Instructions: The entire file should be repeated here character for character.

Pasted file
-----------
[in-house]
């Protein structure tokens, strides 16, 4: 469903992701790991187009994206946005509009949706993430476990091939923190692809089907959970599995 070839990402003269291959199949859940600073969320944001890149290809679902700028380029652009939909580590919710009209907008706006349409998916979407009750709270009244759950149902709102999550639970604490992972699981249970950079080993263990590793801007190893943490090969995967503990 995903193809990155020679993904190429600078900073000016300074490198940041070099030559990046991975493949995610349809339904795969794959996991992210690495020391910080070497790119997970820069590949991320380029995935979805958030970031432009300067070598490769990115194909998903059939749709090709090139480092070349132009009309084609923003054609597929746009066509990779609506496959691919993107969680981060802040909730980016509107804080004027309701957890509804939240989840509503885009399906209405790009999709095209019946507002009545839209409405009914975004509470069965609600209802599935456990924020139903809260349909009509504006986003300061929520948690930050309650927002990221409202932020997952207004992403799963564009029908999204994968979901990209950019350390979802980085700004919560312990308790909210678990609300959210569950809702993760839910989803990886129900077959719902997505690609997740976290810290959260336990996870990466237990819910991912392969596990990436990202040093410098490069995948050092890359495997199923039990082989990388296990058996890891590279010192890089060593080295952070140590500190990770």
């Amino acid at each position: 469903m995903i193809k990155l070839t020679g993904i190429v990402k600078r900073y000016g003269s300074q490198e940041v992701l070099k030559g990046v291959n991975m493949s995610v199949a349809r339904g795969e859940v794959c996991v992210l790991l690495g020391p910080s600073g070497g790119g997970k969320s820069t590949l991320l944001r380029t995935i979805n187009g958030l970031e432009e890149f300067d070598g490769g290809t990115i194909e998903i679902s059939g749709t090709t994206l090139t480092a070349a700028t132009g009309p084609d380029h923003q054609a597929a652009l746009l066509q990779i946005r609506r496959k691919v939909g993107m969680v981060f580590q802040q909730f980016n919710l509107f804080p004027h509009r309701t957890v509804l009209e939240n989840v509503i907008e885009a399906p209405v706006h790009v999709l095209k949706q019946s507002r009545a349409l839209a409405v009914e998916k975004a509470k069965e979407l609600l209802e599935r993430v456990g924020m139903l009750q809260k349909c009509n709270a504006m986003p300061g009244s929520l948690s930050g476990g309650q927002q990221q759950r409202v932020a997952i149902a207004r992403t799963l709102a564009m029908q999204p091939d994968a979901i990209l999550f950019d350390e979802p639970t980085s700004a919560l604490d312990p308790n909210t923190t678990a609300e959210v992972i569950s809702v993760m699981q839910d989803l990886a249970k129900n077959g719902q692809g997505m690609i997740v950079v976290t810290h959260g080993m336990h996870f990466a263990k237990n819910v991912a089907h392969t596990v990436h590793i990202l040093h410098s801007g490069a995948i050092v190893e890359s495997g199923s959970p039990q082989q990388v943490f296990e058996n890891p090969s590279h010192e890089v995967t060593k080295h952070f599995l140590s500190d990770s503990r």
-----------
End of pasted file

[in-house]
């Protein structure tokens, strides 16, 4: 469903992701790991187009994206946005509009949706993430476990091939923190692809089907959970599995 070839990402003269291959199949859940600073969320944001890149290809679902700028380029652009939909580590919710009209907008706006349409998916979407009750709270009244759950149902709102999550639970604490992972699981249970950079080993263990590793801007190893943490090969995967503990 995903193809990155020679993904190429600078900073000016300074490198940041070099030559990046991975493949995610349809339904795969794959996991992210690495020391910080070497790119997970820069590949991320380029995935979805958030970031432009300067070598490769990115194909998903059939749709090709090139480092070349132009009309084609923003054609597929746009066509990779609506496959691919993107969680981060802040909730980016509107804080004027309701957890509804939240989840509503885009399906209405790009999709095209019946507002009545839209409405009914975004509470069965609600209802599935456990924020139903809260349909009509504006986003300061929520948690930050309650927002990221409202932020997952207004992403799963564009029908999204994968979901990209950019350390979802980085700004919560312990308790909210678990609300959210569950809702993760839910989803990886129900077959719902997505690609997740976290810290959260336990996870990466237990819910991912392969596990990436990202040093410098490069995948050092890359495997199923039990082989990388296990058996890891590279010192890089060593080295952070140590500190990770």
């Amino acid at each position: 469903m995903i193809k990155l070839t020679g993904i190429v990402k600078r900073y000016g003269s300074q490198e940041v992701l070099k030559g990046v291959n991975m493949s995610v199949a349809r339904g795969e859940v794959c996991v992210l790991l690495g020391p910080s600073g070497g790119g997970k969320s820069t590949l991320l944001r380029t995935i979805n187009g958030l970031e432009e890149f300067d070598g490769g290809t990115i194909e998903i679902s059939g749709t090709t994206l090139t480092a070349a700028t132009g009309p084609d380029h923003q054609a597929a652009l746009l066509q990779i946005r609506r496959k691919v939909g993107m969680v981060f580590q802040q909730f980016n919710l509107f804080p004027h509009r309701t957890v509804l009209e939240n989840v509503i907008e885009a399906p209405v706006h790009v999709l095209k949706q019946s507002r009545a349409l839209a409405v009914e998916k975004a509470k069965e979407l609600l209802e599935r993430v456990g924020m139903l009750q809260k349909c009509n709270a504006m986003p300061g009244s929520l948690s930050g476990g309650q927002q990221q759950r409202v932020a997952i149902a207004r992403t799963l709102a564009m029908q999204p091939d994968a979901i990209l999550f950019d350390e979802p639970t980085s700004a919560l604490d312990p308790n909210t923190t678990a609300e959210v992972i569950s809702v993760m699981q839910d989803l990886a249970k129900n077959g719902q692809g997505m690609i997740v950079v976290t810290h959260g080993m336990h996870f990466a263990k237990n819910v991912a089907h392969t596990v990436h590793i990202l040093h410098s801007g490069a995948i050092v190893e890359s495997g199923s959970p039990q082989q990388v943490f296990e058996n890891p090969s590279h010192e890089v995967t060593k080295h952070f599995l140590s500190d990770s503990r």